SAN JOSE, COSTA RICA – Plenty of praise and accolades for athletes are bandied about in the world of team sports but where would any these players or games, for that matter, be without the lowly ball? Yes, we can appreciate the shuttlecock of badminton and sure, hockey has its vaunted puck. Archery has its deadly arrow and football the odd ellipsoid but no other geometric shape could deliver the goods like an old-fashioned sphere. A rhombus would not make a nifty slider. A squared cube could not fit through the hoop. A triangular pyramid will never be headed into a goal or bowled down an alley. Let us then tip our collective caps to the balls of the world.
A particularly cathartic moment in ball appreciation (or lack thereof) took place Friday June 12, 2009 late in the evening at new Yankee Stadium aka Billy Crystalâ€™s Whore Emporium. With the Amazins poised to take the first game of the Subway Series, Mets second baseman Luis castillo dropped an Alex Rodriquez sure out pop fly in shallow right that allowed 2 runs to score giving the Yankees the game. That was a bigger ball drop than anything you could get on any New Years Eve in Times Square. Dropped the ball. Dropped balls. Neither description is pleasant unless weâ€™re talking puberty. In our research for todayâ€™s post, we came across Hall of Fame outfielder and oft-maligned Yankee, Dave Winfieldâ€™s new book called Dropping the Ball. What a find. Now we could simply scan the book for fabulous quotes to highlight our piece. How we were disappointed to read it was just another â€œbaseballâ€™s in troubleâ€ tome when we expected a modern, â€œWhatâ€™s Happening to Me?â€ or at least a collection of Baseball Bloopers and Blunders.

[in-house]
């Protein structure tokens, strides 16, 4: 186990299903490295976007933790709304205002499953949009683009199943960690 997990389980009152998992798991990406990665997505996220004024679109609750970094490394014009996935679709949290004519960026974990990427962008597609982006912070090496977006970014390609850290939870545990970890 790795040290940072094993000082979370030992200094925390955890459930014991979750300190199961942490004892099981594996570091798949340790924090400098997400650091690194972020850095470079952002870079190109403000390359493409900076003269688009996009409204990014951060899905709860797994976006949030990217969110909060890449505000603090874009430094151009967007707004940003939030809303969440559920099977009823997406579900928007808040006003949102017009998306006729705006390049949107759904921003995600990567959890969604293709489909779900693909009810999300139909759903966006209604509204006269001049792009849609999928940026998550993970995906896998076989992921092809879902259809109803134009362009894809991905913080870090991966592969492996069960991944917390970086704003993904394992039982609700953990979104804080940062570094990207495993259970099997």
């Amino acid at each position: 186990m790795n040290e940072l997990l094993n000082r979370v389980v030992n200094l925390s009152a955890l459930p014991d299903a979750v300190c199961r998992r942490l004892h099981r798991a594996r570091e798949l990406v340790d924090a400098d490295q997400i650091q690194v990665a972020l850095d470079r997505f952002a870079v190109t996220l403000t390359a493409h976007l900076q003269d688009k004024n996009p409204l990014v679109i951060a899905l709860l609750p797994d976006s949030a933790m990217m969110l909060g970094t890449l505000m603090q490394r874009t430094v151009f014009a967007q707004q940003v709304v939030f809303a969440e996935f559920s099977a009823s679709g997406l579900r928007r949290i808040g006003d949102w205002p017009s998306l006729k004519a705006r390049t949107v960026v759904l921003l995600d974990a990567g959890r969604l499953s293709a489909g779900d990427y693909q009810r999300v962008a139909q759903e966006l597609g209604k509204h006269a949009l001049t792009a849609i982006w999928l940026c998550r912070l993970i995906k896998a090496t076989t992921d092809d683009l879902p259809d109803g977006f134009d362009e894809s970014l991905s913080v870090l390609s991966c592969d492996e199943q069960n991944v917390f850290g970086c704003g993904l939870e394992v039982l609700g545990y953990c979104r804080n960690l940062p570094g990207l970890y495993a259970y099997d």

Balls do come in all different sizes. Golf arguably has the smallest balls but what sport has the biggest balls? The soccer ball is one big ball for sure and likewise itâ€™s cousin the volleyball. Anyone who has ever stuck his or her fingers in a bowling ball knows thatâ€™s a good-sized ball too. The basketballâ€™s girth takes all of them handily however, but might we have considered the medicine ball? Thatâ€™s one heck of a big ball, almost too big to handle. And would a sport that used more than one ball be allowed to have collectively added the mass of itsâ€™ balls together to claim the biggest ball(s) in sport? Billiards uses multiple balls as do bocce and croquet. Mr. Metâ€™s head is a personal favorite for an oversized single ball and Red Sox third baseman Mike Lowell is our favorite single ball player.
Curiously some of these balls are compound words and others are stand-alone. Whatâ€™s up with that? Why couldnâ€™t it be the base ball or the soccerball? Some balls, we guess, were meant to stay close to their games and others are more independent. This is a sticky question and perhaps should now be left alone. A shout out to tennis for perhaps the fastest balls and women who hit those balls as hard as most men do.
Finally, props must be given to the greatest NON-sport mention of balls and some serious double entendres that make our work here today kids’ stuff. That would be Big Balls, the classic from AC/DCâ€™s 3rd album Dirty Deeds Done Dirt Cheap
On a completely unrelated side note: The Mets have just drastically reduced ticket prices. While on the surface the price cut may seem altruistic, what the Mets are really telling us is: we blew it with our overpriced seating from the get go AND we are offering you a seriously inferior product. It is not only an inferior product but a tainted one as well. The white flag is out. The towel has been tossed. Are we off base?